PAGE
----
Property funds all the rage with UK investors
Open-ended property funds were the best-selling sector during February 2015, according to the latest sales statistics from the Investment Association. The last time it topped the tables was in May 2014.
Property saw net retail sales of £304 million in the month, overtaking UK equity income funds - the best-sellers for the previous eight consecutive months - on £248 million. Jason Hollands, managing director of communication at Tilney Bestinvest, comments that this surge "[cements] the last 12-months as the best year ever for inflows into property funds".
Other front-running sectors included global on £197 million, Europe ex UK on £192 million and global equity income on £175 million.
Are property funds overheating?
Once again UK all companies trailed the field, with net outflows of more than £600 million. Substantial sums also flowed out of North American funds (-£346 million) and UK smaller companies (-£167 million).
The popularity of commercial property is not surprising, given recent performance. The IPD UK Annual Property index for 2014, which measures ungeared total returns on direct property investments, grew by 17.8% in 2014; of that, 5.2% was income.
However, Tom Stevenson, investment director at Fidelity, is concerned that the market may be overheating. He points to the gross inflows now pouring into open-ended property funds - now well ahead of inflows in 2007.
"The managers of these funds just can't get money invested quickly enough and that cash drag affects their performance and leads to silly deals," he explains.
He adds that at this stage in the cycle, property investment professionals are having to move quickly to get the deals they want. That means that "if [they] waste too much time doing due diligence on a potential property purchase [they] will get beaten to the deal. [They] just have to take a view."
Stevenson does not believe another crash a la 2007 is inevitable, however, for several reasons. One is that yields outside prime areas remain attractive to hard-pressed income investors.
Secondly, unlike the last boom, the current market is not driven by speculative development. "There is [therefore] a shortage of property as demand for space rises on the back of a recovering economy. Careful property selection can therefore still deliver reasonable rental growth," he says.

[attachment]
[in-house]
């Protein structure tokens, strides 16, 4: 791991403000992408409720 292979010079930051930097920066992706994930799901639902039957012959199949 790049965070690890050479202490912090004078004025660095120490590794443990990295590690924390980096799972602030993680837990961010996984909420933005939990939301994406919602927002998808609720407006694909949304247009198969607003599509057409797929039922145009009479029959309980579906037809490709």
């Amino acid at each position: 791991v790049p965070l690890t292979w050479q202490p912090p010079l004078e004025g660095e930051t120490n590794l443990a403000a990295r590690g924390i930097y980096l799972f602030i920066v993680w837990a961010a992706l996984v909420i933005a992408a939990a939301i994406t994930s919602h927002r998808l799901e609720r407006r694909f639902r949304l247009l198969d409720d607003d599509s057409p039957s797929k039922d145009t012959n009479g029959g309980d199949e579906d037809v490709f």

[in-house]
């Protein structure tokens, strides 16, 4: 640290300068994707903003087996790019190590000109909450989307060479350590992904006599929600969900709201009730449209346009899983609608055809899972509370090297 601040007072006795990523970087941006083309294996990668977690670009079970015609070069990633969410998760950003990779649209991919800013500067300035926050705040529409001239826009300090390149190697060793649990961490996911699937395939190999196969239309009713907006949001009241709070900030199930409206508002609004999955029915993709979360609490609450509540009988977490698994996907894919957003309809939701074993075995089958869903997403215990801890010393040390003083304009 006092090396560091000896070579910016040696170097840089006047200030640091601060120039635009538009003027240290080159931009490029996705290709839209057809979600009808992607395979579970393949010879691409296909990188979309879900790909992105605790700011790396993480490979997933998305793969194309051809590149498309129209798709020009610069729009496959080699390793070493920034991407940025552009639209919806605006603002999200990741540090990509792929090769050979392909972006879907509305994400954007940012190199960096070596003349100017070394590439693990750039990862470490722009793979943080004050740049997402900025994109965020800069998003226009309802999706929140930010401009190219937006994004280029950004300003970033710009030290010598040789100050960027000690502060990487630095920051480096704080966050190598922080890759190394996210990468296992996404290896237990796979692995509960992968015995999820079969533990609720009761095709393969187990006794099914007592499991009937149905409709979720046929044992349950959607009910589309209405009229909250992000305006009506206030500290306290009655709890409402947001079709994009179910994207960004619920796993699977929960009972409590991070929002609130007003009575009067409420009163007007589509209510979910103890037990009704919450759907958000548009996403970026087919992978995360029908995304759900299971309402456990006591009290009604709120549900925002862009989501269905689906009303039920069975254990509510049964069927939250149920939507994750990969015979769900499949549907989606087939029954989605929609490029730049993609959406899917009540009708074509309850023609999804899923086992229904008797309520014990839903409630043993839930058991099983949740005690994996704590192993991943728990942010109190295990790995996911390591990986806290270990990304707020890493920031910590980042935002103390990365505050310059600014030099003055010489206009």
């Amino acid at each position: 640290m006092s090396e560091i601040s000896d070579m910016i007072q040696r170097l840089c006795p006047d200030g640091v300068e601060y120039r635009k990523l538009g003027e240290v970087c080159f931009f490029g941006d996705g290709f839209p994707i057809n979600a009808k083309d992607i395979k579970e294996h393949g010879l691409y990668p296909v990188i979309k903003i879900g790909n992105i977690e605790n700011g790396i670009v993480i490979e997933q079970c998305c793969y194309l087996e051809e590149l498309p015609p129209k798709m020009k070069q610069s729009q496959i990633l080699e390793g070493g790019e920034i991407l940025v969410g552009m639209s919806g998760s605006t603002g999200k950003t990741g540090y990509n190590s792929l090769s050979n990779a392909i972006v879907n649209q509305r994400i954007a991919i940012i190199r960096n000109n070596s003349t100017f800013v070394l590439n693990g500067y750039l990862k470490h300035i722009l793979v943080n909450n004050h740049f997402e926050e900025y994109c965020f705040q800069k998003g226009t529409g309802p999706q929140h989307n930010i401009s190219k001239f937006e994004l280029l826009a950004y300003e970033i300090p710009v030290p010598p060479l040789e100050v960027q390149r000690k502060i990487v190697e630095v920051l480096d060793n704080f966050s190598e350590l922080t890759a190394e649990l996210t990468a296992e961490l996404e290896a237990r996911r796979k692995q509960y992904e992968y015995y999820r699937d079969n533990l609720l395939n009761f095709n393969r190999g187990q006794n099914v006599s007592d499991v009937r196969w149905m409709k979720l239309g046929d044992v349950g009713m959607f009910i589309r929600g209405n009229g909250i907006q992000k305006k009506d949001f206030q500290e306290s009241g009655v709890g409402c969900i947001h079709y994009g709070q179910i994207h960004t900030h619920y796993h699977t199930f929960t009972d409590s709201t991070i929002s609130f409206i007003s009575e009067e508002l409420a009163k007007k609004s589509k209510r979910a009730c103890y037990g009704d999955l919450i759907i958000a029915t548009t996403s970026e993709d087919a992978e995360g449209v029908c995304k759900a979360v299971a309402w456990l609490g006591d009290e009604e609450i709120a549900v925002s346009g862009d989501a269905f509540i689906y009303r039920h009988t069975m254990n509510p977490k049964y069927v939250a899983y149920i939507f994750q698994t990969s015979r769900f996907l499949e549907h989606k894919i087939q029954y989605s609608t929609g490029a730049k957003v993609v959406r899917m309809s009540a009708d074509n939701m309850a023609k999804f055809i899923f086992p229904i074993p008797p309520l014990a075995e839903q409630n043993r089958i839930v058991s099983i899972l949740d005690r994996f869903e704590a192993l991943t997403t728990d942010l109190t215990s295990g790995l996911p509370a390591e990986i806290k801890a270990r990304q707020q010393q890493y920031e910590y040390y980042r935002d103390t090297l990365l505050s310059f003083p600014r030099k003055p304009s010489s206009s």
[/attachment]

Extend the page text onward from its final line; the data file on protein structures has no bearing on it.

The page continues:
Moreover, property prices are likely to be supported by the sheer weight of investors' money in this yield-chasing environment.
But Stevenson warns investors to 'know where your fund is invested', emphasising that some eurozone markets may be afflicted by deflation, which tends to push down both capital and rental values.
According to Jason Hollands, investors' preference for European and Japanese funds over the UK is probably being reinforced by the looming general election. The overall net outflow from UK funds "was the largest since the onset of the credit crisis in January 2008", he says.
He adds: "The relative preference for Europe and Japan as destinations for equity investment is in line with the view of some advisers, including ourselves, that the better opportunities are probably in those markets where aggressive monetary expansion programmes are in full flow."
This article was written for our sister website Money Observer
The general term for the rate of income from an investment expressed as an annual percentage and based on its current market value. For example, if a corporate bond or gilt originally sold at £100 par value with a coupon of 10% is bought for £100 then the coupon and the yield are the same at 10%, or £10. But if an investor buys the bond for £125, its coupon is still 10% (or £10) and the investor receives £10 but as the investor bought the bond for £125 (not £100) the yield on the investment is 8%.
This is the opposite of inflation and refers to a decrease in the price of goods, services and raw materials. Economically, deflation is bad news: the only major period of deflation happened in the 1920s and 1930s in the Great Depression. Not to be confused with disinflation, which is a slowing down in the rate of price increases. When governments raise interest rates to reduce inflation this is often (wrongly) described as deflationary but is really an attempt to introduce an element of disinflation.